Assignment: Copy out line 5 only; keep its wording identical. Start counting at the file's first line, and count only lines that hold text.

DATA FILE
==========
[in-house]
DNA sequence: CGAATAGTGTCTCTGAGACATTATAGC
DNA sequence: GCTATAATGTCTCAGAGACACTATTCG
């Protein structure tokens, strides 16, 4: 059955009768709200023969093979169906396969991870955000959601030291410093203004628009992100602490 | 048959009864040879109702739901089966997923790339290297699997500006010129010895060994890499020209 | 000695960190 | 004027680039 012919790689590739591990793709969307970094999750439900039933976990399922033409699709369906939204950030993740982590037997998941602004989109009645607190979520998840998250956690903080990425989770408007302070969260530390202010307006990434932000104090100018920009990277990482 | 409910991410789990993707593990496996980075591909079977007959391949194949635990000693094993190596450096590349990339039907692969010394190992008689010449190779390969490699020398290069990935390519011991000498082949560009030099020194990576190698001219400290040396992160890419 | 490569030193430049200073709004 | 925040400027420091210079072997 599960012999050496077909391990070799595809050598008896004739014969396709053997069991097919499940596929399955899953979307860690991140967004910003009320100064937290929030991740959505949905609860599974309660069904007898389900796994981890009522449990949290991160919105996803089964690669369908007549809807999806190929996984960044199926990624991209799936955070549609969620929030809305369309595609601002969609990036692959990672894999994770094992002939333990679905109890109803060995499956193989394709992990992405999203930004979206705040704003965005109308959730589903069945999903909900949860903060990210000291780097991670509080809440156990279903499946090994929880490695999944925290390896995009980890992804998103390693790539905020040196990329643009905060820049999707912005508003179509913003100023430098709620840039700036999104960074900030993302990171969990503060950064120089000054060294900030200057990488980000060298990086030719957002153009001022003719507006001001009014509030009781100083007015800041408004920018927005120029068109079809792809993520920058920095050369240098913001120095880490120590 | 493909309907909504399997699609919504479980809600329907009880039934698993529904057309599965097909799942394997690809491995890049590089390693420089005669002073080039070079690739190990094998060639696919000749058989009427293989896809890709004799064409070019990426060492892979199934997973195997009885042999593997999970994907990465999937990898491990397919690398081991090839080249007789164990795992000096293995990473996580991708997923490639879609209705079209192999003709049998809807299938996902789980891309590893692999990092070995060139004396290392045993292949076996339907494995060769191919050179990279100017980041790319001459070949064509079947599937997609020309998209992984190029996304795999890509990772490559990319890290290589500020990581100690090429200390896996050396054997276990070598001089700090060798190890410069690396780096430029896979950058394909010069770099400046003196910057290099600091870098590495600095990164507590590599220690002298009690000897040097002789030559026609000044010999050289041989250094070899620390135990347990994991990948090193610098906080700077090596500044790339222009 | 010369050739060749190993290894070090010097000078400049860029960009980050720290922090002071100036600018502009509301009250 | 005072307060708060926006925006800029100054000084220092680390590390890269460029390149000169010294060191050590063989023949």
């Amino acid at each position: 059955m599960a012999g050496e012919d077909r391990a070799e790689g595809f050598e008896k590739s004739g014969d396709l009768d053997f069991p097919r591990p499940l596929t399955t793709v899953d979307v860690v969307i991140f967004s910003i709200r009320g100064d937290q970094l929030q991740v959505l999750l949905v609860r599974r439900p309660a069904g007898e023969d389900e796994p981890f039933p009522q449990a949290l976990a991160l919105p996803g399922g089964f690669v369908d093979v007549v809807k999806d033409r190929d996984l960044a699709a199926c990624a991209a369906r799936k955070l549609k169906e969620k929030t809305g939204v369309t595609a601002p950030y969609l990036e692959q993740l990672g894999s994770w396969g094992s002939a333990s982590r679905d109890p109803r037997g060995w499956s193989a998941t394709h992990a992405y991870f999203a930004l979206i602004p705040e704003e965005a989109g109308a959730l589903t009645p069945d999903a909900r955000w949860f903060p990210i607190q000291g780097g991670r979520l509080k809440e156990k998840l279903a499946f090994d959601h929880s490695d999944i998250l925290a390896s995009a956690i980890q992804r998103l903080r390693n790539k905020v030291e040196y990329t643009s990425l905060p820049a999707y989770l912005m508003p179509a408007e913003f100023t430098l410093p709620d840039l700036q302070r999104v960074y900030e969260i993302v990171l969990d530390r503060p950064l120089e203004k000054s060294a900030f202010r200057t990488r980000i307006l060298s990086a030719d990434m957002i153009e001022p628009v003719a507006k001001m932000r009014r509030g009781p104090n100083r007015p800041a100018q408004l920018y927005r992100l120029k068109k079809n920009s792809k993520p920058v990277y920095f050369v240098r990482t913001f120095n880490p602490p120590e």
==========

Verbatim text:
């Amino acid at each position: 059955m599960a012999g050496e012919d077909r391990a070799e790689g595809f050598e008896k590739s004739g014969d396709l009768d053997f069991p097919r591990p499940l596929t399955t793709v899953d979307v860690v969307i991140f967004s910003i709200r009320g100064d937290q970094l929030q991740v959505l999750l949905v609860r599974r439900p309660a069904g007898e023969d389900e796994p981890f039933p009522q449990a949290l976990a991160l919105p996803g399922g089964f690669v369908d093979v007549v809807k999806d033409r190929d996984l960044a699709a199926c990624a991209a369906r799936k955070l549609k169906e969620k929030t809305g939204v369309t595609a601002p950030y969609l990036e692959q993740l990672g894999s994770w396969g094992s002939a333990s982590r679905d109890p109803r037997g060995w499956s193989a998941t394709h992990a992405y991870f999203a930004l979206i602004p705040e704003e965005a989109g109308a959730l589903t009645p069945d999903a909900r955000w949860f903060p990210i607190q000291g780097g991670r979520l509080k809440e156990k998840l279903a499946f090994d959601h929880s490695d999944i998250l925290a390896s995009a956690i980890q992804r998103l903080r390693n790539k905020v030291e040196y990329t643009s990425l905060p820049a999707y989770l912005m508003p179509a408007e913003f100023t430098l410093p709620d840039l700036q302070r999104v960074y900030e969260i993302v990171l969990d530390r503060p950064l120089e203004k000054s060294a900030f202010r200057t990488r980000i307006l060298s990086a030719d990434m957002i153009e001022p628009v003719a507006k001001m932000r009014r509030g009781p104090n100083r007015p800041a100018q408004l920018y927005r992100l120029k068109k079809n920009s792809k993520p920058v990277y920095f050369v240098r990482t913001f120095n880490p602490p120590e």